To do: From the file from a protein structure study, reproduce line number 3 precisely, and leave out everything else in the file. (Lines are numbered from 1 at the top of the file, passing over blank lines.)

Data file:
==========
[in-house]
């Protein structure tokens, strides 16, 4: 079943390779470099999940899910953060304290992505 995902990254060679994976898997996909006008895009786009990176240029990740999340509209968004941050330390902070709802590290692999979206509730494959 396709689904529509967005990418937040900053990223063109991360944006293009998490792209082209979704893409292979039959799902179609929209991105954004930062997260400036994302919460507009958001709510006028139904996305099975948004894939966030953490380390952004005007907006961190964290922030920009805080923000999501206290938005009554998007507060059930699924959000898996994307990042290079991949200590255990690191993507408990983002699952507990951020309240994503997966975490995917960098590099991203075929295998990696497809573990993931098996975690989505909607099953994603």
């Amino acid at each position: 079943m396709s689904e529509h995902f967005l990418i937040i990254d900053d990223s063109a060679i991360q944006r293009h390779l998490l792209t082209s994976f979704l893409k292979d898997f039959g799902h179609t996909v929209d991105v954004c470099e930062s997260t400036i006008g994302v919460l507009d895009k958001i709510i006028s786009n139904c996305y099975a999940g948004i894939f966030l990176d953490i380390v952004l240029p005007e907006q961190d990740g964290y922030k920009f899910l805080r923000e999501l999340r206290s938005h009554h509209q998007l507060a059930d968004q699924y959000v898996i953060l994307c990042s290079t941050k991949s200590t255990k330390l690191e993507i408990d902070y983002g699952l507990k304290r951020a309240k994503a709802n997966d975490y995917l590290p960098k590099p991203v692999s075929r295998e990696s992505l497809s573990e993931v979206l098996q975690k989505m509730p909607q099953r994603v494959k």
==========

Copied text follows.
């Amino acid at each position: 079943m396709s689904e529509h995902f967005l990418i937040i990254d900053d990223s063109a060679i991360q944006r293009h390779l998490l792209t082209s994976f979704l893409k292979d898997f039959g799902h179609t996909v929209d991105v954004c470099e930062s997260t400036i006008g994302v919460l507009d895009k958001i709510i006028s786009n139904c996305y099975a999940g948004i894939f966030l990176d953490i380390v952004l240029p005007e907006q961190d990740g964290y922030k920009f899910l805080r923000e999501l999340r206290s938005h009554h509209q998007l507060a059930d968004q699924y959000v898996i953060l994307c990042s290079t941050k991949s200590t255990k330390l690191e993507i408990d902070y983002g699952l507990k304290r951020a309240k994503a709802n997966d975490y995917l590290p960098k590099p991203v692999s075929r295998e990696s992505l497809s573990e993931v979206l098996q975690k989505m509730p909607q099953r994603v494959k």